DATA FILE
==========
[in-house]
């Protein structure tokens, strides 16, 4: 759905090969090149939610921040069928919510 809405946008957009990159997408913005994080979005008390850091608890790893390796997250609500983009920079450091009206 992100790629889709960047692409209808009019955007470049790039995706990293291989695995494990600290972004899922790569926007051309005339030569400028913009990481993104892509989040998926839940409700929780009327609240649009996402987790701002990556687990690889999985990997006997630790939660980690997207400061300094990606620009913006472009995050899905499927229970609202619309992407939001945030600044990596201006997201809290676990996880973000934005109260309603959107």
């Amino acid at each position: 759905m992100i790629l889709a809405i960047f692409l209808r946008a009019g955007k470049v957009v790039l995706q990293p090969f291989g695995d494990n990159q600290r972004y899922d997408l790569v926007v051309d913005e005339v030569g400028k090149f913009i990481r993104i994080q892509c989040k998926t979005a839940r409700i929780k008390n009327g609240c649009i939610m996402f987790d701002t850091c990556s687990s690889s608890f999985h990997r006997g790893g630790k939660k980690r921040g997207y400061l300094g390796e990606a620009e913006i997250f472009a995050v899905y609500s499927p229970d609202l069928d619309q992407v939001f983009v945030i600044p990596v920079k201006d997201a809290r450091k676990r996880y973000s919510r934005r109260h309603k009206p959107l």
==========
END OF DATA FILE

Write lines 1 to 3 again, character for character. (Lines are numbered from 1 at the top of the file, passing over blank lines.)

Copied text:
[in-house]
């Protein structure tokens, strides 16, 4: 759905090969090149939610921040069928919510 809405946008957009990159997408913005994080979005008390850091608890790893390796997250609500983009920079450091009206 992100790629889709960047692409209808009019955007470049790039995706990293291989695995494990600290972004899922790569926007051309005339030569400028913009990481993104892509989040998926839940409700929780009327609240649009996402987790701002990556687990690889999985990997006997630790939660980690997207400061300094990606620009913006472009995050899905499927229970609202619309992407939001945030600044990596201006997201809290676990996880973000934005109260309603959107």
């Amino acid at each position: 759905m992100i790629l889709a809405i960047f692409l209808r946008a009019g955007k470049v957009v790039l995706q990293p090969f291989g695995d494990n990159q600290r972004y899922d997408l790569v926007v051309d913005e005339v030569g400028k090149f913009i990481r993104i994080q892509c989040k998926t979005a839940r409700i929780k008390n009327g609240c649009i939610m996402f987790d701002t850091c990556s687990s690889s608890f999985h990997r006997g790893g630790k939660k980690r921040g997207y400061l300094g390796e990606a620009e913006i997250f472009a995050v899905y609500s499927p229970d609202l069928d619309q992407v939001f983009v945030i600044p990596v920079k201006d997201a809290r450091k676990r996880y973000s919510r934005r109260h309603k009206p959107l």